So what do you do?  What do I do?  Do you take “good enough” and enjoy what you have?  There is something to be said for enough, for adequate, for average.  Friends are better than no one.  A crappy job is better than unemployment.  Or do you refuse to settle?  Do you decide that you earn, need, deserve, want more?  Do you refuse to settle for something less, demanding the best?  Do you fight and work for what you want, risk not achieving it, for the chance that you will?  I don’t know.  I have no answers here.  I just feel like across the board, I have settled for a lot in the past three years.  Some days it feels okay, like I expected too much and enough really is enough.  Other days, I am overwhelmed with fear that I have settled too often and missed my chances to try.  It’s two sides of the same coin.  Maybe it depends on the situation, the thing you are settling for, and how much you are willing to sacrifice.  Maybe it doesn’t really feel like a sacrifice, so you can stand to put away the dreams.  Or maybe it’s too big, too important to accept less than you want.  How do you tell?  And how do you cope when “good enough,” isn’t?   

“There’s something to be said about a glass half full. About knowing when to say when. I think it’s a floating line. A barometer of need and desire. It’s entirely up to the individual. And depends on what’s being poured. Sometimes all we want is a taste…” –Grey’s Anatomy  

In a Past Life…

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“Sometimes someone says something really small and it just fits into this empty place in your heart.”My So-Called Life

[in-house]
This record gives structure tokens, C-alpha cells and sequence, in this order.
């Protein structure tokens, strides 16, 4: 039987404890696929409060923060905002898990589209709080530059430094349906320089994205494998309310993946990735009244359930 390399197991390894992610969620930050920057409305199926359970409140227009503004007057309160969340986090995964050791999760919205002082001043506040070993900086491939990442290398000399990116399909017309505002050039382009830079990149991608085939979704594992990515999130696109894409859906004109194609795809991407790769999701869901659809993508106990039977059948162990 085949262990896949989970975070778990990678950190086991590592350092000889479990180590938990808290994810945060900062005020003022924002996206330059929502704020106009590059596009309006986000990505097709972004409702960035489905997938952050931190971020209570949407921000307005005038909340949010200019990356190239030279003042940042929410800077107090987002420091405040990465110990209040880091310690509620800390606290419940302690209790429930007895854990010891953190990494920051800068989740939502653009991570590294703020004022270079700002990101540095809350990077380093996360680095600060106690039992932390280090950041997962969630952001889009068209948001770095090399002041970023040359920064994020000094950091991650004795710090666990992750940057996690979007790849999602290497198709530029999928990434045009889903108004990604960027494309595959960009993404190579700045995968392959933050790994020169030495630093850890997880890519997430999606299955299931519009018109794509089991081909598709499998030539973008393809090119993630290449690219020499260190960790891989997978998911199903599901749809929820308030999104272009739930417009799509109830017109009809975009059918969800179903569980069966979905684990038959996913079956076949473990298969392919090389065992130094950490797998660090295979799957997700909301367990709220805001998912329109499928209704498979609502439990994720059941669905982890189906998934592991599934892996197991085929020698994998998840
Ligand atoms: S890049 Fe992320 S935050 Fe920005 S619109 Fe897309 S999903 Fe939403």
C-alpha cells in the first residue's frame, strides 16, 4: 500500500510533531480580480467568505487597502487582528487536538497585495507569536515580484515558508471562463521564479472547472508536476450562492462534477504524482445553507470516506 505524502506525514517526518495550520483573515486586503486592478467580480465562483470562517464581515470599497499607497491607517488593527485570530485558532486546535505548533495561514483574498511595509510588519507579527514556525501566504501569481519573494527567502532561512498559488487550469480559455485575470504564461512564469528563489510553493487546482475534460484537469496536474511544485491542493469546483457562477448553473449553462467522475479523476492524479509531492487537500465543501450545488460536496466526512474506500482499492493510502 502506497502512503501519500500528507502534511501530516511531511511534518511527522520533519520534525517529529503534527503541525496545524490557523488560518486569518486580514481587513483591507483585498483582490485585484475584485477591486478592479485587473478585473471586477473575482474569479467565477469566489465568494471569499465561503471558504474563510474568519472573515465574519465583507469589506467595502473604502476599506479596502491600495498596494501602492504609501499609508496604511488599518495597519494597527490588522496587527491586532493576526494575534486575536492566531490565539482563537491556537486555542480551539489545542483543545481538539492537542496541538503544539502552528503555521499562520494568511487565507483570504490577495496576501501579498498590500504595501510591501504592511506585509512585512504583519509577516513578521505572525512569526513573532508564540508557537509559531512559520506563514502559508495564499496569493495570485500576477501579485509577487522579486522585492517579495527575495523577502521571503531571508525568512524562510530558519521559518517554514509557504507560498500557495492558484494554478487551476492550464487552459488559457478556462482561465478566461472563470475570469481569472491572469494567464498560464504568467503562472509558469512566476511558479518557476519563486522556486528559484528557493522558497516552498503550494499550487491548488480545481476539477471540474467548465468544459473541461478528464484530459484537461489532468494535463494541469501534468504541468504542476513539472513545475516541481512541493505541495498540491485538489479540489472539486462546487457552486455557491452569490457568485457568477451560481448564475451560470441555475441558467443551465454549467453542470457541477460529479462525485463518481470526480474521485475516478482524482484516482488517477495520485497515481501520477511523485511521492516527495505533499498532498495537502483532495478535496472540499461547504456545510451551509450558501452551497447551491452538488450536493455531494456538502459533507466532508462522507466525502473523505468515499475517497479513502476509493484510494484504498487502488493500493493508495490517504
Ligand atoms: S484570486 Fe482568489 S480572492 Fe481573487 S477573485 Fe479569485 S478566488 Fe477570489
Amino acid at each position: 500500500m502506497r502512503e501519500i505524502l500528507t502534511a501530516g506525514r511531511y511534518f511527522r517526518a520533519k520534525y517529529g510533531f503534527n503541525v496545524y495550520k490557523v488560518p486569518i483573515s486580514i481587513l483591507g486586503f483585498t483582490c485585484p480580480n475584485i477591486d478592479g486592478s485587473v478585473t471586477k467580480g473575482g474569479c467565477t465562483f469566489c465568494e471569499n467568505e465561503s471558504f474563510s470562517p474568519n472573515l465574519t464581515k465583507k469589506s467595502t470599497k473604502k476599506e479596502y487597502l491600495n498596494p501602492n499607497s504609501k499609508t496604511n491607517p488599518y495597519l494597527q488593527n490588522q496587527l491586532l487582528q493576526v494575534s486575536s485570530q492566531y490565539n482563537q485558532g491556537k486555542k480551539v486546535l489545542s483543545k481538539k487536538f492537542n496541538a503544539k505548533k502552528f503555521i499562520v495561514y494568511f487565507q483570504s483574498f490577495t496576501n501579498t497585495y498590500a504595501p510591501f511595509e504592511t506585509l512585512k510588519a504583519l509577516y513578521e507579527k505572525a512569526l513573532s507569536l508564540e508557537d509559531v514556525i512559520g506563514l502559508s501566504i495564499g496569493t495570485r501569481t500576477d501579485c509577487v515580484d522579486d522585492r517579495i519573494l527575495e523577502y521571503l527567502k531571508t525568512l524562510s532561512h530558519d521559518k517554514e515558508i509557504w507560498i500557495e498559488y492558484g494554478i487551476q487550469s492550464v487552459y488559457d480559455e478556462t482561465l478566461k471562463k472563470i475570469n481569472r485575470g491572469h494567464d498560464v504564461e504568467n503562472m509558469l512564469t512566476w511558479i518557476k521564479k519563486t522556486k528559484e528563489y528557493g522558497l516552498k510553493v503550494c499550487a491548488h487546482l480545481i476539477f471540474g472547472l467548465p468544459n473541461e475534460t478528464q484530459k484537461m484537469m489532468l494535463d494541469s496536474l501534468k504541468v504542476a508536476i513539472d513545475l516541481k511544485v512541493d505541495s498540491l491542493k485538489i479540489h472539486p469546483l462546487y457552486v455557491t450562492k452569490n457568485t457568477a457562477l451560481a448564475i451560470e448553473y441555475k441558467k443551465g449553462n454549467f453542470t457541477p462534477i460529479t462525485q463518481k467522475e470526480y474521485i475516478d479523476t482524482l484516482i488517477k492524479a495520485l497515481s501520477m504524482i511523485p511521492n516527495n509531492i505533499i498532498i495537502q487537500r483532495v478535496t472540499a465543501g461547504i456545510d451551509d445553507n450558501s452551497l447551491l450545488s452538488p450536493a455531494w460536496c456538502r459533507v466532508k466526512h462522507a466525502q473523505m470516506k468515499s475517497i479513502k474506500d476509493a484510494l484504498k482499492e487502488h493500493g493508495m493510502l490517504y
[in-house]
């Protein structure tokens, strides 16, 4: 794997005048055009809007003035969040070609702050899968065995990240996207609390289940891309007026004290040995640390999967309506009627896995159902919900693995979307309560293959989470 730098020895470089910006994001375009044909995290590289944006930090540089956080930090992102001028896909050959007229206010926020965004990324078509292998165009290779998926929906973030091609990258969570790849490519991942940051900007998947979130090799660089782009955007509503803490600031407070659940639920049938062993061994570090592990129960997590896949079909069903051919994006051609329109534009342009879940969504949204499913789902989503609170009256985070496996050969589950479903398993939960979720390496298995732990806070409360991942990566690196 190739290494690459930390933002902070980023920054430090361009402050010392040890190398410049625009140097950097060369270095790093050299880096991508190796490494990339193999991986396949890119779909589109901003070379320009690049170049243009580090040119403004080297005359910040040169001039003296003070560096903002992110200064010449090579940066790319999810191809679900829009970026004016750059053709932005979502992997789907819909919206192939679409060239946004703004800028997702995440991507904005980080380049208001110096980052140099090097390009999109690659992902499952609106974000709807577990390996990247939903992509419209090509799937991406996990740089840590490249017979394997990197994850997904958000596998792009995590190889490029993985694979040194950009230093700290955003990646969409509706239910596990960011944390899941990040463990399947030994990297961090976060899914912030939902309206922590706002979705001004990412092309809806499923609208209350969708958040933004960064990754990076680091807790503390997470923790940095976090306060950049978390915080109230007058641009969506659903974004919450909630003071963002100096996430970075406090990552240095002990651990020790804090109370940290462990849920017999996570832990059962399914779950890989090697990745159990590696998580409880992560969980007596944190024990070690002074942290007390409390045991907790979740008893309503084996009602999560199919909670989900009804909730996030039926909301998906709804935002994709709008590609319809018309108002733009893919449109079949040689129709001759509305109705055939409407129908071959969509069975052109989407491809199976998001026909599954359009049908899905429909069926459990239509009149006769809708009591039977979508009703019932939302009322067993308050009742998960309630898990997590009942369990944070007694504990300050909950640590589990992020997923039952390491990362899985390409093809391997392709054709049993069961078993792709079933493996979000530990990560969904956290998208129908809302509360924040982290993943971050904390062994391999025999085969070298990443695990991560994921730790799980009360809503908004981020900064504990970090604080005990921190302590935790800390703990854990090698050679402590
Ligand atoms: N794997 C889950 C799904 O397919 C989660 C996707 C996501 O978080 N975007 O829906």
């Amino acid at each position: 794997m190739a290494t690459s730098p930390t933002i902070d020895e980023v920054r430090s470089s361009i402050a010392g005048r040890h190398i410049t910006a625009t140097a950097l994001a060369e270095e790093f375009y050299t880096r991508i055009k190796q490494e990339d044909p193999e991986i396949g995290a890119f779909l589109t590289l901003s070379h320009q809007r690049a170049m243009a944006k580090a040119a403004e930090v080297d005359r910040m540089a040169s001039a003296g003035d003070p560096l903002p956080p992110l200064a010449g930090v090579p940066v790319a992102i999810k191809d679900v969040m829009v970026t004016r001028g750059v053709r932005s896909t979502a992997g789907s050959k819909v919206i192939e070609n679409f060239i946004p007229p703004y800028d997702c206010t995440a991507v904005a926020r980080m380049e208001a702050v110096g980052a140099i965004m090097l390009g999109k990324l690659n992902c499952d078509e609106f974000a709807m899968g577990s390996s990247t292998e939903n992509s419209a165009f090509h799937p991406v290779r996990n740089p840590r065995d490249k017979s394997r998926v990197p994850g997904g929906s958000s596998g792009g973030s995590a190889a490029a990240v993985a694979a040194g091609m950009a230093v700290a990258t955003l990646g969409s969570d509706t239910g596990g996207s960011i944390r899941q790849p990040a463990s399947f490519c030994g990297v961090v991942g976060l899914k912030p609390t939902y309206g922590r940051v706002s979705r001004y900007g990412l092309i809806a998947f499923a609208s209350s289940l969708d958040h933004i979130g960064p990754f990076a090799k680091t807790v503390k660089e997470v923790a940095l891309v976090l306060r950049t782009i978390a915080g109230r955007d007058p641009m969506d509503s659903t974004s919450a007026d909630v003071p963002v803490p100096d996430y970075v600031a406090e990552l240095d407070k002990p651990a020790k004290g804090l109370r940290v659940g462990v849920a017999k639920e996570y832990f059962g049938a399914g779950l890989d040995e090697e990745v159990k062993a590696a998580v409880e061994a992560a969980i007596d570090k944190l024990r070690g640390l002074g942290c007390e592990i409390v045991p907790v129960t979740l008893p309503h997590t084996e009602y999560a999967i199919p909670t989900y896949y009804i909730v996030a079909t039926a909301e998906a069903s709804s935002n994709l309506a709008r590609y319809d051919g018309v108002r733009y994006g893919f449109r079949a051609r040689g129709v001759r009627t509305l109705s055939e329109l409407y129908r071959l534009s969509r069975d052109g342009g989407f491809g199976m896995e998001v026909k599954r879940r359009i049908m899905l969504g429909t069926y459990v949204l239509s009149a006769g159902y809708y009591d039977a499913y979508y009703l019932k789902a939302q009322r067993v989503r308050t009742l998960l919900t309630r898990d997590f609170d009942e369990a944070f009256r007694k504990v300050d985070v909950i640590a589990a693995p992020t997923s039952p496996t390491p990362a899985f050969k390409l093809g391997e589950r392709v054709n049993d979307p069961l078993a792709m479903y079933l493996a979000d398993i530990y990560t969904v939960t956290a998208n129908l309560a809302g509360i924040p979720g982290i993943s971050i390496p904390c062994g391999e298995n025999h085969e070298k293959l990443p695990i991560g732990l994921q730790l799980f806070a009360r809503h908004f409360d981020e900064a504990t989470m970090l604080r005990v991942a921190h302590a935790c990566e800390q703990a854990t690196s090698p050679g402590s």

Yesterday I saw my high school Algebra teacher.  He was accompanied by his wife, who also worked at my high school as a counselor and vice principal.  This would be unremarkable if I were in my home town, but I was at work 600 miles from home.  I second-guessed myself when I fist saw him, but his wife was unmistakable.  I wanted to find a reason to speak to them, knowing that a decade after I took his class he would have no reason to remember me, but was busy with customers. 

My mood lifted when I saw them, a piece of home where I never expected it.  Finally I approached his wife and introduced myself.  She was never my counselor, so she also had no reason to recognize me.  When I told her my name she smiled and said that she remembered it from my time at the school.  While this may have been polite courtesy, she then asked who my parents were and nodded as I named them, making connections in her head.  Finally, she asked I attended the elementary school that, in fact, I did attend.  She laughed and said that she knew me through my sixth grade teacher, her close friend and walking partner.

This whole interaction left me glowing.  A woman who had no business knowing me and, in fact, did not know me, somehow knew who I was.  She remembered my name, my history, my people.  She could have feigned recognition, but she knew me through a teacher that I loved.  There was a time in my life when I was someone people knew.  I was involved, a leader, someone who stood out.  For twenty-two years, I was noteworthy.  I’ve spent the past three years being reminded how unimportant, unremarkable, insignificant I am.  I am surrounded by people who do not know my name, even when I am wearing a name tag.  I have come to have a hard time discerning which me is the real me, which is the fraud. 

Tonight I spent time with some friends from college.  I met many of their new friends, most of whom are pursuing post-graduate degrees or are working in fulfilling “real” jobs.  I felt out of place, embarrassed whenever I was asked what I do.  At the same time, I talked with new people, asked about their lives, was engaging and enjoyed getting to know them.  In a moment of clarity, I saw the me that used to be confident, personable and social.  I saw the person I used to be, that person that relative strangers knew.  Inadequacy quickly took over and I was ready to hide in my anonymity soon enough, but for a few minutes, the old me surfaced.